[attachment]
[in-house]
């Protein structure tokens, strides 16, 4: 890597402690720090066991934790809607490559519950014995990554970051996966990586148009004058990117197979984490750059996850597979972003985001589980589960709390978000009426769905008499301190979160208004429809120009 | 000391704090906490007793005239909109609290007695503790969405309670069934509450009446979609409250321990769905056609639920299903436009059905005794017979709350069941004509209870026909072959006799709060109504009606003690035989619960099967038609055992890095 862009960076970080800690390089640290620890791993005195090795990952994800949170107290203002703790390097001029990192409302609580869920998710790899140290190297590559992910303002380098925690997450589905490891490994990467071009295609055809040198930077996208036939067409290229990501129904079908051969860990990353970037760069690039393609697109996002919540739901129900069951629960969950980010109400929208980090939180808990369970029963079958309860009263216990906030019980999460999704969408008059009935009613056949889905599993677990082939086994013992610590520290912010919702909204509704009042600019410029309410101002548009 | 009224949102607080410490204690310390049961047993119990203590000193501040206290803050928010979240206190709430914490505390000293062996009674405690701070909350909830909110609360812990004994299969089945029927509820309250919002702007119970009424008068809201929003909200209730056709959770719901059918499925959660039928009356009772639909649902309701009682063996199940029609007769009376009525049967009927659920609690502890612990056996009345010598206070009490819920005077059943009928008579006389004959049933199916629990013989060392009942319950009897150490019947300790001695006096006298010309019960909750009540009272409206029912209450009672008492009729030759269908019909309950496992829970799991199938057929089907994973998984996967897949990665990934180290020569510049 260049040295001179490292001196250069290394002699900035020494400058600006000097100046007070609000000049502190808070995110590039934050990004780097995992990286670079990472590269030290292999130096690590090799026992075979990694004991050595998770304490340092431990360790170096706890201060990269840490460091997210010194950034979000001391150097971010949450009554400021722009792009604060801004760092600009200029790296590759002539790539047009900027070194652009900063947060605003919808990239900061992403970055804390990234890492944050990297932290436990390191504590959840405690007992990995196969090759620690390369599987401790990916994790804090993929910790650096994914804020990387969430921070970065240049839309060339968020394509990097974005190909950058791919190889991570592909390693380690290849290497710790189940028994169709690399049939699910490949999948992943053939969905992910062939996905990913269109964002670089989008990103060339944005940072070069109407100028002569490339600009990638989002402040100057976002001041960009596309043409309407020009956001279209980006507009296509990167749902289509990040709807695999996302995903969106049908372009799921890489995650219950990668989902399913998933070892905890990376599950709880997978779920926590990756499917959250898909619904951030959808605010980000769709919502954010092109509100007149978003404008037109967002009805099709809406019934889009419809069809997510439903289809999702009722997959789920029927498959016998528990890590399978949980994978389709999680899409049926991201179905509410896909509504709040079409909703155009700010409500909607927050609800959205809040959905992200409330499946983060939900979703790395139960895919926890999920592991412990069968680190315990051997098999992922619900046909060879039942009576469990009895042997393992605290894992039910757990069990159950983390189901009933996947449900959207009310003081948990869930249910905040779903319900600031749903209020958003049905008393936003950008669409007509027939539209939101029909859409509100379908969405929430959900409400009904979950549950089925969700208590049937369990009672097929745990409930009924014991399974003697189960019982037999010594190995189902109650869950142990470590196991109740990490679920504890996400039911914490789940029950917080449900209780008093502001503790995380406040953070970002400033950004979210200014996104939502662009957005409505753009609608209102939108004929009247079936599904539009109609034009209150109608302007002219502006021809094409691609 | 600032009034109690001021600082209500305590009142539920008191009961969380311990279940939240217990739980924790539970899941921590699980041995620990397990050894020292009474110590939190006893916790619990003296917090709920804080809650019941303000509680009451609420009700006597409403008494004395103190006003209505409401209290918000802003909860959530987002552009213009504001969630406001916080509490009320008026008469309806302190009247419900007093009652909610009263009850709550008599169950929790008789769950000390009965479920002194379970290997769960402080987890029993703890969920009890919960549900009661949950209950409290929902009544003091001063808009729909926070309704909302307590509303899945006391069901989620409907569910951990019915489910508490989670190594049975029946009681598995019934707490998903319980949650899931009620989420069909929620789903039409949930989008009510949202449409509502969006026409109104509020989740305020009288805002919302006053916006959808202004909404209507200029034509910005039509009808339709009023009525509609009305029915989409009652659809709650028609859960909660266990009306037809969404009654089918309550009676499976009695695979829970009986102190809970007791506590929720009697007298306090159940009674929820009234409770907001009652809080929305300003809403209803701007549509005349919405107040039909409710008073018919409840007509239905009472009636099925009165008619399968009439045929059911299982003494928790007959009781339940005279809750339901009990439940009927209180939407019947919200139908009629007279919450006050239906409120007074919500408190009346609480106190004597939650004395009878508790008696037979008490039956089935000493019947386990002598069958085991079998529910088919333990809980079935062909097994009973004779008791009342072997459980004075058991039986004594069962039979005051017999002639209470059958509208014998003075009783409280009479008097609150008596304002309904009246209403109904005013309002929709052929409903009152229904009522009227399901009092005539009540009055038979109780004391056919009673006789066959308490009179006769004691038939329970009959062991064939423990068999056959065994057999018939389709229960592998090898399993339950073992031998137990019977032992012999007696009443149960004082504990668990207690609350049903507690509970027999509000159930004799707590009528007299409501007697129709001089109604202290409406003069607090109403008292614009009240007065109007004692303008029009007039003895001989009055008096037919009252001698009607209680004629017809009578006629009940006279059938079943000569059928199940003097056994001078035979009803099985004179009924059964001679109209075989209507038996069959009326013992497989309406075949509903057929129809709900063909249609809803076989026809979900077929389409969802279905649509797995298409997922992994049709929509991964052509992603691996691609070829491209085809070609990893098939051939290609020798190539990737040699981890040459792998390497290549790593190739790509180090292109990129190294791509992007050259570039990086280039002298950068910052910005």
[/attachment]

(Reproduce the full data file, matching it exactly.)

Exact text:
[in-house]
């Protein structure tokens, strides 16, 4: 890597402690720090066991934790809607490559519950014995990554970051996966990586148009004058990117197979984490750059996850597979972003985001589980589960709390978000009426769905008499301190979160208004429809120009 | 000391704090906490007793005239909109609290007695503790969405309670069934509450009446979609409250321990769905056609639920299903436009059905005794017979709350069941004509209870026909072959006799709060109504009606003690035989619960099967038609055992890095 862009960076970080800690390089640290620890791993005195090795990952994800949170107290203002703790390097001029990192409302609580869920998710790899140290190297590559992910303002380098925690997450589905490891490994990467071009295609055809040198930077996208036939067409290229990501129904079908051969860990990353970037760069690039393609697109996002919540739901129900069951629960969950980010109400929208980090939180808990369970029963079958309860009263216990906030019980999460999704969408008059009935009613056949889905599993677990082939086994013992610590520290912010919702909204509704009042600019410029309410101002548009 | 009224949102607080410490204690310390049961047993119990203590000193501040206290803050928010979240206190709430914490505390000293062996009674405690701070909350909830909110609360812990004994299969089945029927509820309250919002702007119970009424008068809201929003909200209730056709959770719901059918499925959660039928009356009772639909649902309701009682063996199940029609007769009376009525049967009927659920609690502890612990056996009345010598206070009490819920005077059943009928008579006389004959049933199916629990013989060392009942319950009897150490019947300790001695006096006298010309019960909750009540009272409206029912209450009672008492009729030759269908019909309950496992829970799991199938057929089907994973998984996967897949990665990934180290020569510049 260049040295001179490292001196250069290394002699900035020494400058600006000097100046007070609000000049502190808070995110590039934050990004780097995992990286670079990472590269030290292999130096690590090799026992075979990694004991050595998770304490340092431990360790170096706890201060990269840490460091997210010194950034979000001391150097971010949450009554400021722009792009604060801004760092600009200029790296590759002539790539047009900027070194652009900063947060605003919808990239900061992403970055804390990234890492944050990297932290436990390191504590959840405690007992990995196969090759620690390369599987401790990916994790804090993929910790650096994914804020990387969430921070970065240049839309060339968020394509990097974005190909950058791919190889991570592909390693380690290849290497710790189940028994169709690399049939699910490949999948992943053939969905992910062939996905990913269109964002670089989008990103060339944005940072070069109407100028002569490339600009990638989002402040100057976002001041960009596309043409309407020009956001279209980006507009296509990167749902289509990040709807695999996302995903969106049908372009799921890489995650219950990668989902399913998933070892905890990376599950709880997978779920926590990756499917959250898909619904951030959808605010980000769709919502954010092109509100007149978003404008037109967002009805099709809406019934889009419809069809997510439903289809999702009722997959789920029927498959016998528990890590399978949980994978389709999680899409049926991201179905509410896909509504709040079409909703155009700010409500909607927050609800959205809040959905992200409330499946983060939900979703790395139960895919926890999920592991412990069968680190315990051997098999992922619900046909060879039942009576469990009895042997393992605290894992039910757990069990159950983390189901009933996947449900959207009310003081948990869930249910905040779903319900600031749903209020958003049905008393936003950008669409007509027939539209939101029909859409509100379908969405929430959900409400009904979950549950089925969700208590049937369990009672097929745990409930009924014991399974003697189960019982037999010594190995189902109650869950142990470590196991109740990490679920504890996400039911914490789940029950917080449900209780008093502001503790995380406040953070970002400033950004979210200014996104939502662009957005409505753009609608209102939108004929009247079936599904539009109609034009209150109608302007002219502006021809094409691609 | 600032009034109690001021600082209500305590009142539920008191009961969380311990279940939240217990739980924790539970899941921590699980041995620990397990050894020292009474110590939190006893916790619990003296917090709920804080809650019941303000509680009451609420009700006597409403008494004395103190006003209505409401209290918000802003909860959530987002552009213009504001969630406001916080509490009320008026008469309806302190009247419900007093009652909610009263009850709550008599169950929790008789769950000390009965479920002194379970290997769960402080987890029993703890969920009890919960549900009661949950209950409290929902009544003091001063808009729909926070309704909302307590509303899945006391069901989620409907569910951990019915489910508490989670190594049975029946009681598995019934707490998903319980949650899931009620989420069909929620789903039409949930989008009510949202449409509502969006026409109104509020989740305020009288805002919302006053916006959808202004909404209507200029034509910005039509009808339709009023009525509609009305029915989409009652659809709650028609859960909660266990009306037809969404009654089918309550009676499976009695695979829970009986102190809970007791506590929720009697007298306090159940009674929820009234409770907001009652809080929305300003809403209803701007549509005349919405107040039909409710008073018919409840007509239905009472009636099925009165008619399968009439045929059911299982003494928790007959009781339940005279809750339901009990439940009927209180939407019947919200139908009629007279919450006050239906409120007074919500408190009346609480106190004597939650004395009878508790008696037979008490039956089935000493019947386990002598069958085991079998529910088919333990809980079935062909097994009973004779008791009342072997459980004075058991039986004594069962039979005051017999002639209470059958509208014998003075009783409280009479008097609150008596304002309904009246209403109904005013309002929709052929409903009152229904009522009227399901009092005539009540009055038979109780004391056919009673006789066959308490009179006769004691038939329970009959062991064939423990068999056959065994057999018939389709229960592998090898399993339950073992031998137990019977032992012999007696009443149960004082504990668990207690609350049903507690509970027999509000159930004799707590009528007299409501007697129709001089109604202290409406003069607090109403008292614009009240007065109007004692303008029009007039003895001989009055008096037919009252001698009607209680004629017809009578006629009940006279059938079943000569059928199940003097056994001078035979009803099985004179009924059964001679109209075989209507038996069959009326013992497989309406075949509903057929129809709900063909249609809803076989026809979900077929389409969802279905649509797995298409997922992994049709929509991964052509992603691996691609070829491209085809070609990893098939051939290609020798190539990737040699981890040459792998390497290549790593190739790509180090292109990129190294791509992007050259570039990086280039002298950068910052910005």